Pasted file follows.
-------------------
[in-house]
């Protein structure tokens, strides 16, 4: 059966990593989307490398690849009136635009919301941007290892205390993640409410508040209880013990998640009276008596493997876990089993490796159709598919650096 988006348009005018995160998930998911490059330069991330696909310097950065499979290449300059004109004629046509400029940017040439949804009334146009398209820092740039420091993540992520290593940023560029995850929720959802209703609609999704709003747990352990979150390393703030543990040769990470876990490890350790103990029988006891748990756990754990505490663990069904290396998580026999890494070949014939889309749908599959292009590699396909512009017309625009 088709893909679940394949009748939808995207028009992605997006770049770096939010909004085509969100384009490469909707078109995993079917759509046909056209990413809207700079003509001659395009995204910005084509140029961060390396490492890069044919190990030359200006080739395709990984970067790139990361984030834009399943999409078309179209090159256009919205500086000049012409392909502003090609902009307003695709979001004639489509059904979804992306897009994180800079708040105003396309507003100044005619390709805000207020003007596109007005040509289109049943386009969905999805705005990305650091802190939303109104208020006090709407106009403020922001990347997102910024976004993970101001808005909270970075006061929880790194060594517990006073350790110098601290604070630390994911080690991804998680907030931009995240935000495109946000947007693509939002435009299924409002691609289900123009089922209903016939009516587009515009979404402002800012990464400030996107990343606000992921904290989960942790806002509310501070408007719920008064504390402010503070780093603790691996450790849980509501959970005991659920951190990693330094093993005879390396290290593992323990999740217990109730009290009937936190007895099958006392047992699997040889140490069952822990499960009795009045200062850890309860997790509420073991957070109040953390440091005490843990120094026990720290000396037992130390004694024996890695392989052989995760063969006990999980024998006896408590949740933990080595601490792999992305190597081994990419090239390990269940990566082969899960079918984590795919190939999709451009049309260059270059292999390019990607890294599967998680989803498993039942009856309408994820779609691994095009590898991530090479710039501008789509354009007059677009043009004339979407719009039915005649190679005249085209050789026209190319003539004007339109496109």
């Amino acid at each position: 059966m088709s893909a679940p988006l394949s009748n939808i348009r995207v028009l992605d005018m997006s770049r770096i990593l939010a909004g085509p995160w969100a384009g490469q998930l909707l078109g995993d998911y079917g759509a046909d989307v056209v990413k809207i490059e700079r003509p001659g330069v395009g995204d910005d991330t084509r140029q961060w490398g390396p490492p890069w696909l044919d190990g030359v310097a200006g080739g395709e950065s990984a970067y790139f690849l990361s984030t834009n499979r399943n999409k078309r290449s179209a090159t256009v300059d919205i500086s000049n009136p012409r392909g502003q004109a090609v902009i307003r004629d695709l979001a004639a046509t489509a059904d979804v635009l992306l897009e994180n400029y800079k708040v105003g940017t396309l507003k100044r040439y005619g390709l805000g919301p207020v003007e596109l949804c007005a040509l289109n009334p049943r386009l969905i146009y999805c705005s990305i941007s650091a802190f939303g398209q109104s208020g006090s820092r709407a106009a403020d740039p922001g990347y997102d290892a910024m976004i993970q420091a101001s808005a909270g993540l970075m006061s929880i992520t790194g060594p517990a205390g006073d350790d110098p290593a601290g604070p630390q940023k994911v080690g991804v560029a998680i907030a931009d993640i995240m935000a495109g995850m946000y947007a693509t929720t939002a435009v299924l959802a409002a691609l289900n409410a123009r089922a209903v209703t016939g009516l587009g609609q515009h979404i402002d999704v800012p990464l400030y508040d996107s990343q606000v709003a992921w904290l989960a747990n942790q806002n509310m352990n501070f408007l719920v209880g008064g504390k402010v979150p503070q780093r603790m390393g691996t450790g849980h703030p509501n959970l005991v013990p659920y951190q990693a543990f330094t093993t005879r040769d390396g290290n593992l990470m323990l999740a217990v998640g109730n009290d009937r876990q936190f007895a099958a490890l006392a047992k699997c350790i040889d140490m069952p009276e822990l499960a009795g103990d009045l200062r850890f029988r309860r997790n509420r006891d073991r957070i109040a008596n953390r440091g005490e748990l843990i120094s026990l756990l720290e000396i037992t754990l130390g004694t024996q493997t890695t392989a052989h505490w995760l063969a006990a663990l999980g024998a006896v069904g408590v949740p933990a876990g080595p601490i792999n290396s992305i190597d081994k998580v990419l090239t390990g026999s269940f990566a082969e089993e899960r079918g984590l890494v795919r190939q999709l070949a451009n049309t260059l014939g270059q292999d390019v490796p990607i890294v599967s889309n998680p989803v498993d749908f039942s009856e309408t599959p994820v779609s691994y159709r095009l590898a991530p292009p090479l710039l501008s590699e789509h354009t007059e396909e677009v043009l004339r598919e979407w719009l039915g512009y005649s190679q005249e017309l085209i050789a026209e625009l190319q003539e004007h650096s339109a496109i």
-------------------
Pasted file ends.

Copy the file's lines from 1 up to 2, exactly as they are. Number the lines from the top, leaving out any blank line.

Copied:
[in-house]
């Protein structure tokens, strides 16, 4: 059966990593989307490398690849009136635009919301941007290892205390993640409410508040209880013990998640009276008596493997876990089993490796159709598919650096 988006348009005018995160998930998911490059330069991330696909310097950065499979290449300059004109004629046509400029940017040439949804009334146009398209820092740039420091993540992520290593940023560029995850929720959802209703609609999704709003747990352990979150390393703030543990040769990470876990490890350790103990029988006891748990756990754990505490663990069904290396998580026999890494070949014939889309749908599959292009590699396909512009017309625009 088709893909679940394949009748939808995207028009992605997006770049770096939010909004085509969100384009490469909707078109995993079917759509046909056209990413809207700079003509001659395009995204910005084509140029961060390396490492890069044919190990030359200006080739395709990984970067790139990361984030834009399943999409078309179209090159256009919205500086000049012409392909502003090609902009307003695709979001004639489509059904979804992306897009994180800079708040105003396309507003100044005619390709805000207020003007596109007005040509289109049943386009969905999805705005990305650091802190939303109104208020006090709407106009403020922001990347997102910024976004993970101001808005909270970075006061929880790194060594517990006073350790110098601290604070630390994911080690991804998680907030931009995240935000495109946000947007693509939002435009299924409002691609289900123009089922209903016939009516587009515009979404402002800012990464400030996107990343606000992921904290989960942790806002509310501070408007719920008064504390402010503070780093603790691996450790849980509501959970005991659920951190990693330094093993005879390396290290593992323990999740217990109730009290009937936190007895099958006392047992699997040889140490069952822990499960009795009045200062850890309860997790509420073991957070109040953390440091005490843990120094026990720290000396037992130390004694024996890695392989052989995760063969006990999980024998006896408590949740933990080595601490792999992305190597081994990419090239390990269940990566082969899960079918984590795919190939999709451009049309260059270059292999390019990607890294599967998680989803498993039942009856309408994820779609691994095009590898991530090479710039501008789509354009007059677009043009004339979407719009039915005649190679005249085209050789026209190319003539004007339109496109």